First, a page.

der pets are often overlooked in favor of younger pets. But in this edition of Pet Pointers, Lisa Chelenza tells us why we should take a second look at older animals.
Most older dogs who end up in rescue groups or shelters were likely family pets at one time. That means, many of them are already socialized, house trained, know how to walk on a leash, and even know basic commands.
If sleep is important to you, an older pet is a great choice. Unlike puppies, they won't whine at night, and will need to be taken out less often. Despite common perception, most pets are not surrendered at a shelter because of behavior issues. Pets are often surrendered because of changes to a family's financial situation, or because a family member develops allergies.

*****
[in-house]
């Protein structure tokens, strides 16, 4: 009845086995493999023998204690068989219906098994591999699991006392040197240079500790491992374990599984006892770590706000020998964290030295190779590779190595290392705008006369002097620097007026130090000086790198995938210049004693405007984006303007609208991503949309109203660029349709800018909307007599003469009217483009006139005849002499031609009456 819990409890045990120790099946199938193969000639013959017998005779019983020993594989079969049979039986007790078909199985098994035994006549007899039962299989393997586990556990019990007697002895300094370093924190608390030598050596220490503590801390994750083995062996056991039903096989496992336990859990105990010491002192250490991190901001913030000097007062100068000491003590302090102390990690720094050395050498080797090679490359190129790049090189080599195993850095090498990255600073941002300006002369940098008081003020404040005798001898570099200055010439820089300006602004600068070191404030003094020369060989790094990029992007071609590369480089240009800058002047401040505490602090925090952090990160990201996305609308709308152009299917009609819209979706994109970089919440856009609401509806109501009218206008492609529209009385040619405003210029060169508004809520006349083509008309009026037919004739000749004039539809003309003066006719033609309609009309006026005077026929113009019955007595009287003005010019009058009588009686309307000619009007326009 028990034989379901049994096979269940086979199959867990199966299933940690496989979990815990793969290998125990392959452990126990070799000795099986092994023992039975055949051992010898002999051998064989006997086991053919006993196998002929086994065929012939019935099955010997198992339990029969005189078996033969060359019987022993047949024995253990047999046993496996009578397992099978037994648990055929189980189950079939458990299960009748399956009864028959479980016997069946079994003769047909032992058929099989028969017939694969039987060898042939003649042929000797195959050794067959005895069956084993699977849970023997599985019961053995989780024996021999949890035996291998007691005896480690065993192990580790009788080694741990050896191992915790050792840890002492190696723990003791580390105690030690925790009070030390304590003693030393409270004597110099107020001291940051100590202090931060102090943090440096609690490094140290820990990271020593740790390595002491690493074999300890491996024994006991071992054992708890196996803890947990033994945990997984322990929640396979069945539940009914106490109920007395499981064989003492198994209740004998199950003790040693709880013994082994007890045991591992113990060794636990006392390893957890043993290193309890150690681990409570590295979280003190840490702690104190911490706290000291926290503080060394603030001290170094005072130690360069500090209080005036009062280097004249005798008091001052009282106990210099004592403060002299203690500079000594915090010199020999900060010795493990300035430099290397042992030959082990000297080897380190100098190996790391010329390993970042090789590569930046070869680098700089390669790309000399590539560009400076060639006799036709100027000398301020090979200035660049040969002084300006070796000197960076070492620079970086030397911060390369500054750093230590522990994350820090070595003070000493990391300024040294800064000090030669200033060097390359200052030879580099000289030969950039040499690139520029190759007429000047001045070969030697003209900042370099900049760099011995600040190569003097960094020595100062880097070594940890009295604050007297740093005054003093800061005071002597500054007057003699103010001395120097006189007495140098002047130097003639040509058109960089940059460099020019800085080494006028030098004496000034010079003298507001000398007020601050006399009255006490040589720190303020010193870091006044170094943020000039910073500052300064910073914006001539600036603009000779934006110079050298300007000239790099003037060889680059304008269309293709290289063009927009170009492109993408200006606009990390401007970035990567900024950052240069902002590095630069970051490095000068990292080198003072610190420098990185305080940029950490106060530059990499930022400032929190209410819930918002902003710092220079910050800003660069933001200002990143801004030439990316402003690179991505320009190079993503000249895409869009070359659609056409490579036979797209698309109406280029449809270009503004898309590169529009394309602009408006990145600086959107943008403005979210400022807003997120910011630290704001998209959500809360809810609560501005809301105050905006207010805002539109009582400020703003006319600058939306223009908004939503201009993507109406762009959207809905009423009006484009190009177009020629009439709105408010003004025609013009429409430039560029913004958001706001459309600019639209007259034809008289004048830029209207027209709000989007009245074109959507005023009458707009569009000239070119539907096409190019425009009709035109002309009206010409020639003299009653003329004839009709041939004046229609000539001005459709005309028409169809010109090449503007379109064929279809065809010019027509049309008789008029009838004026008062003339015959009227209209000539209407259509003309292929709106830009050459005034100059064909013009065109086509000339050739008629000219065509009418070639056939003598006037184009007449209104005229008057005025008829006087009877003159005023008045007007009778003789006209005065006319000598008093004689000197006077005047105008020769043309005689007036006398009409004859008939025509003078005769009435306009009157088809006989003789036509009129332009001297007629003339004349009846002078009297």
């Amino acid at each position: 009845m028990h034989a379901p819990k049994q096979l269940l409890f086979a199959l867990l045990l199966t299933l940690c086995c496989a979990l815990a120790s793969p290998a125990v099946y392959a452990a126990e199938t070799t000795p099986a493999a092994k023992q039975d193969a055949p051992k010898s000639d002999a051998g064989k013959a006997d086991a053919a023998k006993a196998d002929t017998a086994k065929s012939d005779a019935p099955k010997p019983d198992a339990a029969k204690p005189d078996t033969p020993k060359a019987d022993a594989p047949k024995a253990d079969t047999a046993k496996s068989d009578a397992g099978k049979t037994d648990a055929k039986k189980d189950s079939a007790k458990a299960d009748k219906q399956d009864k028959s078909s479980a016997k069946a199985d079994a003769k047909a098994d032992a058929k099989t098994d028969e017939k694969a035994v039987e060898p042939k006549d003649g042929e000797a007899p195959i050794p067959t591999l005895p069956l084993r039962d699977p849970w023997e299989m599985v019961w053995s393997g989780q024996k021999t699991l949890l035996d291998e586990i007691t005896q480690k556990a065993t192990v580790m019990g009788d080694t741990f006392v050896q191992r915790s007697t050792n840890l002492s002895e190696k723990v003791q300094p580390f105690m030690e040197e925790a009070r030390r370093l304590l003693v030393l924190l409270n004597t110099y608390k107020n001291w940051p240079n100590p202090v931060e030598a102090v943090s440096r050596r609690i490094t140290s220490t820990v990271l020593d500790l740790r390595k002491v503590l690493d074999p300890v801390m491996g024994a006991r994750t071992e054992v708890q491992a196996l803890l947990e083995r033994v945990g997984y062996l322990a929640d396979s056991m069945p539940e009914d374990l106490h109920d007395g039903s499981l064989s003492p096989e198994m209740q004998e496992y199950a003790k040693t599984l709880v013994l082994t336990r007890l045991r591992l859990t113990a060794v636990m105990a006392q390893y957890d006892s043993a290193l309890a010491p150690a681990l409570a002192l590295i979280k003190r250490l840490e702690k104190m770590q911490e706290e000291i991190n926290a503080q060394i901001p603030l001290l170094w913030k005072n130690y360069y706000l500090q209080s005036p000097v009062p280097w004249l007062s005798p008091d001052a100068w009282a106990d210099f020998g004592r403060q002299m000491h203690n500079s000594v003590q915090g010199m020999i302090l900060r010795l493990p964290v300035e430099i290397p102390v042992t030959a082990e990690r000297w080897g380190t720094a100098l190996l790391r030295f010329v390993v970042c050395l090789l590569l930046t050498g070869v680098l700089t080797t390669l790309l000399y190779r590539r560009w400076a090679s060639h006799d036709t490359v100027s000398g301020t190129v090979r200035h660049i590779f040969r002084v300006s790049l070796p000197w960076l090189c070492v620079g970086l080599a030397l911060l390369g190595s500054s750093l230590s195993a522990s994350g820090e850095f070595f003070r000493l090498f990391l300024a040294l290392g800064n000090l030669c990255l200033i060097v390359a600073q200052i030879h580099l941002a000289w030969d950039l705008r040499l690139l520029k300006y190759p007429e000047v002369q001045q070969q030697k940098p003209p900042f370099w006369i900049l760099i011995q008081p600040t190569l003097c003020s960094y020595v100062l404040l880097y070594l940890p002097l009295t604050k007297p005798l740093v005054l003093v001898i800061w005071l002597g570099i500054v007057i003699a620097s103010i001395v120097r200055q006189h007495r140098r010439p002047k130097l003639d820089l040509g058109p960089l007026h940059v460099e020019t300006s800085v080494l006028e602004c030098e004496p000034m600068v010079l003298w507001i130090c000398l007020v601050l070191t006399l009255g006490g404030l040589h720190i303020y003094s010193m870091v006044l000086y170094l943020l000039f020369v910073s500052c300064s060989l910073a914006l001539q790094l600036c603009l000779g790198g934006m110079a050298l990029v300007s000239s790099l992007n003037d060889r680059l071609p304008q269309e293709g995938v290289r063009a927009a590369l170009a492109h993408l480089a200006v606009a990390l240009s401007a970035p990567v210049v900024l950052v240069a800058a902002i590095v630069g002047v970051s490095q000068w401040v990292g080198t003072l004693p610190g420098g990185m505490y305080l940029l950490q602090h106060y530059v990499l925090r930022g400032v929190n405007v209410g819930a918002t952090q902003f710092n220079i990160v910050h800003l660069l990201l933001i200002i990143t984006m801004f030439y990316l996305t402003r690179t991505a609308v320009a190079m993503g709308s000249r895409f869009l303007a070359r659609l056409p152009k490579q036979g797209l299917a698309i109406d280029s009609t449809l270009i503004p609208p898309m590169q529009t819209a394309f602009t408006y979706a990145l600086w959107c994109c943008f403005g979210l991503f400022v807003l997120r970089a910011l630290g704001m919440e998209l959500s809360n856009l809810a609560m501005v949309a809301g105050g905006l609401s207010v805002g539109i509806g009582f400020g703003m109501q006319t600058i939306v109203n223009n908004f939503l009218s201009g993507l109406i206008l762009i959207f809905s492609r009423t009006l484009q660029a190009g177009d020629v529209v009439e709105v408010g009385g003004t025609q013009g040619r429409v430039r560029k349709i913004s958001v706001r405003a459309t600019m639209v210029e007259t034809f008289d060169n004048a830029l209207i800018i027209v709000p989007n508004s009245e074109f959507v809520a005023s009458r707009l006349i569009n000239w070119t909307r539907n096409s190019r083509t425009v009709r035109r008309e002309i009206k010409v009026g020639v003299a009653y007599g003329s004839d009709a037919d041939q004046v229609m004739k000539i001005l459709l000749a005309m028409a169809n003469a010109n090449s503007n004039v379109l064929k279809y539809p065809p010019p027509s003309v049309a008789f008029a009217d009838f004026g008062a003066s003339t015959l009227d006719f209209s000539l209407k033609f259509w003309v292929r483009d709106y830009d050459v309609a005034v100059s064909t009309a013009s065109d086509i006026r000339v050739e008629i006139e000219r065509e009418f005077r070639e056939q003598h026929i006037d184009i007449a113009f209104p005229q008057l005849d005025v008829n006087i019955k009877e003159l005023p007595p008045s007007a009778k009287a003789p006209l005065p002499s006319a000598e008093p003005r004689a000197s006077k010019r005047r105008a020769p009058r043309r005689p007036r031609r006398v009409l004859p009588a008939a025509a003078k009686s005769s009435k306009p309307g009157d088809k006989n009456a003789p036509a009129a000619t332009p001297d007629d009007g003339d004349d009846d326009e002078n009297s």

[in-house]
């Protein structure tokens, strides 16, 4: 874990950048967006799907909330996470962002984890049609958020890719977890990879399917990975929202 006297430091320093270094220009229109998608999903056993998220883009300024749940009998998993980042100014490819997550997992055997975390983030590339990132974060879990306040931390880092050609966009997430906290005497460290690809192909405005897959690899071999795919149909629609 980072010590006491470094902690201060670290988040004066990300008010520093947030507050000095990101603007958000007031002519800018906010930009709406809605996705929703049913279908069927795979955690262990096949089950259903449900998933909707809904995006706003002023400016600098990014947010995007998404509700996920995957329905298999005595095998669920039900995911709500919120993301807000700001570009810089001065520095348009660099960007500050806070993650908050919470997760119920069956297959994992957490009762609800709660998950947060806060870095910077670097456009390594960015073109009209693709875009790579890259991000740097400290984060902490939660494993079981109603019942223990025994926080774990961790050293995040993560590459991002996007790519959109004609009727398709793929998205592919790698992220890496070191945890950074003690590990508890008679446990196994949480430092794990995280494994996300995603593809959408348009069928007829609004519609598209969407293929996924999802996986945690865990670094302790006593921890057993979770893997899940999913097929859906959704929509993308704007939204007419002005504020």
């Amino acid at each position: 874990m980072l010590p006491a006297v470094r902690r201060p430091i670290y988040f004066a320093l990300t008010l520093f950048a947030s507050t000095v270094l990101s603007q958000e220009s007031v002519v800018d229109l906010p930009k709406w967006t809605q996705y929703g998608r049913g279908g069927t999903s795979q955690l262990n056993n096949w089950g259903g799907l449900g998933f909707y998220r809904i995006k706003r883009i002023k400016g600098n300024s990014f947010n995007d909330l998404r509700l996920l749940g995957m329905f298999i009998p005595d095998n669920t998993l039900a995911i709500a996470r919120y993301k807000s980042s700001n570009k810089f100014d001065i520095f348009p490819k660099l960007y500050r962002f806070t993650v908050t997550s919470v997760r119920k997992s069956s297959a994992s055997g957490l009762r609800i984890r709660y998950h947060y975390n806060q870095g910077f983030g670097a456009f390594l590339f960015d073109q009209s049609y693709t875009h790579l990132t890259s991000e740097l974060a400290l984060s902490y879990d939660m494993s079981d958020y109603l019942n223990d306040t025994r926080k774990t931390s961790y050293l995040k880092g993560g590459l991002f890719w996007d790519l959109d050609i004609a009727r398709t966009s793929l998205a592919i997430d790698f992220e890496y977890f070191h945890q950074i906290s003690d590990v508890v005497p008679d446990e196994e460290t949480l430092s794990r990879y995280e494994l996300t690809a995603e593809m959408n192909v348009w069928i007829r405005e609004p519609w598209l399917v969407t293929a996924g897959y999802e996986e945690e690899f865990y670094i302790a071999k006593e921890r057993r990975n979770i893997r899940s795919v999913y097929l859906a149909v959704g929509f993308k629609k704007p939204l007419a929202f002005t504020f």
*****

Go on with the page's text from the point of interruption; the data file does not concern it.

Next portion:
Grown up cats make fantastic pets. They are still curious and playful, but will likely sleep while you are out, and are less likely to pounce on your toes while you are trying to sleep. Also, an older cat already knows how to use a litter box.
Older pets are given less time to be adopted in over crowded shelters. By adopting an older pet, you and your family are offering it a second chance.